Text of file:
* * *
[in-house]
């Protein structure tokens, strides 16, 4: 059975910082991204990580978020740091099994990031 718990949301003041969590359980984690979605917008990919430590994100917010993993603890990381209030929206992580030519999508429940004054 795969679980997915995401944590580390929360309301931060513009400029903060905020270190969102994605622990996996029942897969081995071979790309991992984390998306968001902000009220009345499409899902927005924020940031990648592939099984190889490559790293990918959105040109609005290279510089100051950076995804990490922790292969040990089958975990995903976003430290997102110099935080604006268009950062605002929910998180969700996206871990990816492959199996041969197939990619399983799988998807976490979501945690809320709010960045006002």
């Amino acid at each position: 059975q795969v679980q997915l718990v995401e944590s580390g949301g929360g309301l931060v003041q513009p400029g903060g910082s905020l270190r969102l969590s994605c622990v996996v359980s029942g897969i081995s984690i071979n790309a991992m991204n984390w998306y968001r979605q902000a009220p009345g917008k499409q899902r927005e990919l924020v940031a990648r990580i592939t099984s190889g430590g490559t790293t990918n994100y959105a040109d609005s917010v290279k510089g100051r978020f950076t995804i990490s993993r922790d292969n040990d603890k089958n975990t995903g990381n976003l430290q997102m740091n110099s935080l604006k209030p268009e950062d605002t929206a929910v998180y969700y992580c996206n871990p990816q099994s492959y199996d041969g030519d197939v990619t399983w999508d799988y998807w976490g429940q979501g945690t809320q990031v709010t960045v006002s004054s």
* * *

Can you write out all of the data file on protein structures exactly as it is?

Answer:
[in-house]
């Protein structure tokens, strides 16, 4: 059975910082991204990580978020740091099994990031 718990949301003041969590359980984690979605917008990919430590994100917010993993603890990381209030929206992580030519999508429940004054 795969679980997915995401944590580390929360309301931060513009400029903060905020270190969102994605622990996996029942897969081995071979790309991992984390998306968001902000009220009345499409899902927005924020940031990648592939099984190889490559790293990918959105040109609005290279510089100051950076995804990490922790292969040990089958975990995903976003430290997102110099935080604006268009950062605002929910998180969700996206871990990816492959199996041969197939990619399983799988998807976490979501945690809320709010960045006002």
């Amino acid at each position: 059975q795969v679980q997915l718990v995401e944590s580390g949301g929360g309301l931060v003041q513009p400029g903060g910082s905020l270190r969102l969590s994605c622990v996996v359980s029942g897969i081995s984690i071979n790309a991992m991204n984390w998306y968001r979605q902000a009220p009345g917008k499409q899902r927005e990919l924020v940031a990648r990580i592939t099984s190889g430590g490559t790293t990918n994100y959105a040109d609005s917010v290279k510089g100051r978020f950076t995804i990490s993993r922790d292969n040990d603890k089958n975990t995903g990381n976003l430290q997102m740091n110099s935080l604006k209030p268009e950062d605002t929206a929910v998180y969700y992580c996206n871990p990816q099994s492959y199996d041969g030519d197939v990619t399983w999508d799988y998807w976490g429940q979501g945690t809320q990031v709010t960045v006002s004054s």